In the late 1970s, “Super Bug” was a single-player Atari racing game. Nowadays, the generally understood meaning of superbugs has morphed from pixilated Volkswagen Beetles to terrifying antibiotic-resistant strains of bacteria. Although the discovery of antibiotics was one of the most important medical milestones of the twentieth century, it has come to light that they must be used only when absolutely necessary because bacteria have the ability to change in ways that reduce or eliminate the effectiveness of many antibiotics. Given this resistance, the bacteria survive and continue to multiply, rendering the antibiotic largely useless.
One of the superbugs recently in the news is carbapenem-resistant Enterobacteriaceae (CRE). Most often found in hospitals and nursing homes, CRE has been spread to patients through medical equipment that is not thoroughly sanitized or disinfected between uses. Endoscopes are the most common piece of medical equipment for CRE transmittance, though catheters and ventilators have also been implicated. CRE infections are very difficult to treat, with one report claiming a 50 percent fatality rate in exposed patients.
Occurrences of the CRE superbug have been reported across the country, with many being traced to a particular type of endoscope used on more than half a million people in the U.S. every year. Known as the ERCP duodenoscope and made by Olympus Corp of the Americas, investigators have determined that the instrument’s design makes it hard to clean. This allows bacteria to thrive – and to be passed on to other patients. The U.S. Food and Drug Administration (FDA) issued an advisory in February 2015 warning that even when Olympus’s cleaning instructions were followed, complete disinfection was extremely difficult. The advisory specifically noted the device’s complex design and tiny parts. Since 2012, the FDA has identified 10 CRE outbreaks, and 7 of them involved Olympus scopes.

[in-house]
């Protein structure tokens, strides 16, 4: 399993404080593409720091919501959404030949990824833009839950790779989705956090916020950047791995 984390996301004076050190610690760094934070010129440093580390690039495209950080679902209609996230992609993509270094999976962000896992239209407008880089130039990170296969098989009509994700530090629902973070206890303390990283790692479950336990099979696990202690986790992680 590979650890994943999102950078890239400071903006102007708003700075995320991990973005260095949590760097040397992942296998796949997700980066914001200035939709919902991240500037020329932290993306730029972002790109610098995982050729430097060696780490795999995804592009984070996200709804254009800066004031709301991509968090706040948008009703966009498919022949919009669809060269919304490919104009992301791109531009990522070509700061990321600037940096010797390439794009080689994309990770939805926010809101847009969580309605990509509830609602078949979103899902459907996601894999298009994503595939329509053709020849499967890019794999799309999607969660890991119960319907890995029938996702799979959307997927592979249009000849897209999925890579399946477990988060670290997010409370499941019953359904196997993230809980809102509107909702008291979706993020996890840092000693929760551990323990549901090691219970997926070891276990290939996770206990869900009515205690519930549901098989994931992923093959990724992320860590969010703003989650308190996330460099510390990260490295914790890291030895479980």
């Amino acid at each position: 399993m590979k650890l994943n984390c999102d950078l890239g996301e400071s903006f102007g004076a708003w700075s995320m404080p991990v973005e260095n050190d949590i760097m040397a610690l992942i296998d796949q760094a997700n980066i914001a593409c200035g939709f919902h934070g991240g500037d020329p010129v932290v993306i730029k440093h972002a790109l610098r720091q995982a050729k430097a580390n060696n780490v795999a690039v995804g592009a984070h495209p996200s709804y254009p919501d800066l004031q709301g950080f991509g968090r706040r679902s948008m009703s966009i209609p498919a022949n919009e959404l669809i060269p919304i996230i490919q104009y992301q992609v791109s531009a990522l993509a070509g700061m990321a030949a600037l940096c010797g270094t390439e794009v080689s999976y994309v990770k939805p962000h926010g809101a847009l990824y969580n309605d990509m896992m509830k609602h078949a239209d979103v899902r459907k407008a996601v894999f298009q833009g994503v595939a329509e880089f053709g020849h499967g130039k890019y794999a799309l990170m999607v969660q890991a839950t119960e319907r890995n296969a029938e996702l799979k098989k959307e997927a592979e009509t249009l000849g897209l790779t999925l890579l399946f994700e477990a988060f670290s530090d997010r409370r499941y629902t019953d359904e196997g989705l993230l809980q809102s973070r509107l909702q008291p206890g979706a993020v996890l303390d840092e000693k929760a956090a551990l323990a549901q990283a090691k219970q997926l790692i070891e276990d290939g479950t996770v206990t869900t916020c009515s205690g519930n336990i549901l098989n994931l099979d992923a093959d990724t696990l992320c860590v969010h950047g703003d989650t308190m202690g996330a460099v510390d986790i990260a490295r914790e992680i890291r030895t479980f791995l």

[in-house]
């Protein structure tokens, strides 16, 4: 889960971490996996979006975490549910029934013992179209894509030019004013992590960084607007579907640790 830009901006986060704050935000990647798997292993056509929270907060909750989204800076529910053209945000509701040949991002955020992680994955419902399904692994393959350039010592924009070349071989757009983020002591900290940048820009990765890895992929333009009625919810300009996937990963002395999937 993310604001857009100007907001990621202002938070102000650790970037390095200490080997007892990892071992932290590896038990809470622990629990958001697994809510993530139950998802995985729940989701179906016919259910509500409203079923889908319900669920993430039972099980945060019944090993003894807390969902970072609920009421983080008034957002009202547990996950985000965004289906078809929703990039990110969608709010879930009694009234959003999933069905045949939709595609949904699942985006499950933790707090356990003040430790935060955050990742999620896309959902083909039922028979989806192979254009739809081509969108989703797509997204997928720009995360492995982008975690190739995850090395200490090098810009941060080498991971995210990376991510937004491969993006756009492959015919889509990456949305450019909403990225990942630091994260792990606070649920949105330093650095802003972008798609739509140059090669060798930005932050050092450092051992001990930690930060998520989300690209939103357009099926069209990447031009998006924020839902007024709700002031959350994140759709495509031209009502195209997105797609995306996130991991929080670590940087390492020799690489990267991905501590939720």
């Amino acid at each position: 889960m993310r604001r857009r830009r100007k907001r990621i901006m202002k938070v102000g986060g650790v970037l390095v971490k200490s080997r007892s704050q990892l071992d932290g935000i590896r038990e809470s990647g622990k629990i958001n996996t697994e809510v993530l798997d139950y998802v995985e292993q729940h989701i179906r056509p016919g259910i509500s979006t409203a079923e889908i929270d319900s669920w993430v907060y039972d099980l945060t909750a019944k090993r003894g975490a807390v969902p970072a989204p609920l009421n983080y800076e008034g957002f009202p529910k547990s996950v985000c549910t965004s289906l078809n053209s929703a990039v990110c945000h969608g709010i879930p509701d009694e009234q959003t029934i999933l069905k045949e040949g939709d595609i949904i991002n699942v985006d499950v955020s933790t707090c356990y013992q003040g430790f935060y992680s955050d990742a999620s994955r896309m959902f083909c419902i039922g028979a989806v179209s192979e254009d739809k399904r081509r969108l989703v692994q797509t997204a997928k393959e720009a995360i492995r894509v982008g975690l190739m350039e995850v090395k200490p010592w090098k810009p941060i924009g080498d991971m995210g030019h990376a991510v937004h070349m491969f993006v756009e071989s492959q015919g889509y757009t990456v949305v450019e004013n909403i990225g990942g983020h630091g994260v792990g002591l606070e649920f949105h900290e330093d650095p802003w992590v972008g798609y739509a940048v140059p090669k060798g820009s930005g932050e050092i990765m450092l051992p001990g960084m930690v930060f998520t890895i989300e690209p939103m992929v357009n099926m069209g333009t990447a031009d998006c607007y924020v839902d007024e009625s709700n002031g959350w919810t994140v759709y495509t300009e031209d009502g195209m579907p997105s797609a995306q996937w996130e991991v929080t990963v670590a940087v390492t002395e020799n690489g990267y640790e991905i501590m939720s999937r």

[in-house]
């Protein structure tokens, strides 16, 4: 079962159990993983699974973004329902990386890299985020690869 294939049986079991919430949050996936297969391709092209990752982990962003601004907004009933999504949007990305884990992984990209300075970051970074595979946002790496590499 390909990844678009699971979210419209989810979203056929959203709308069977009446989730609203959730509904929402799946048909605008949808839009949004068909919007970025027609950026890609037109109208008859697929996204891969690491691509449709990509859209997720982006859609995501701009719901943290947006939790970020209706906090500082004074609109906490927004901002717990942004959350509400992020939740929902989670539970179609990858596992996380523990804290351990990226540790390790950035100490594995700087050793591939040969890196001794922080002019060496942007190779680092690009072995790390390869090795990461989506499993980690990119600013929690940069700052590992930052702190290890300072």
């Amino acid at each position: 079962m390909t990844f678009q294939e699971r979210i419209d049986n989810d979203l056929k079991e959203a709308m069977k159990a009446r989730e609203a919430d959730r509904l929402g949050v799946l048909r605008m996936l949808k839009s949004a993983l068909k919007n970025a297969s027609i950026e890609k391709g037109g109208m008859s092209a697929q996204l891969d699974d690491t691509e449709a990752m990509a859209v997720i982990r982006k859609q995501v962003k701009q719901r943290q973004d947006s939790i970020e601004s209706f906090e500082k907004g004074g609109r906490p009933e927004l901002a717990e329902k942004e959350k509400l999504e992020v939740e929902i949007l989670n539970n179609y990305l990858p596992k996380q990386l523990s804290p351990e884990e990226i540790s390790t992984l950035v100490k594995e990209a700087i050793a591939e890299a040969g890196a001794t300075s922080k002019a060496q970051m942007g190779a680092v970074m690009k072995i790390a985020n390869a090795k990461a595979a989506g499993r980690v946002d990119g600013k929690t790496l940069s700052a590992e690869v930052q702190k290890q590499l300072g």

When it comes to antibiotic-resistant drugs, there are a few ways you can help yourself:
- Take antibiotics only as prescribed and directed.
- Ask your medical caregivers to explain the risks and benefits before agreeing to any procedure.
- Always wash your hands, especially after using the bathroom or preparing food, and request that your medical professionals do the same.
- Cover all cuts and scrapes with bandages.
If you or someone you know has contracted a superbug following a medical procedure or stay in a nursing home, the Macon, GA-based Mann Law Firm can help. We have successfully represented victims throughout Georgia who have been harmed by medical malpractice and medical product negligence. For over 50 years, we have been helping people put their lives back on track. For advice on how to proceed next or if you have any questions about this topic, call (478) 742-3381 or submit our online form.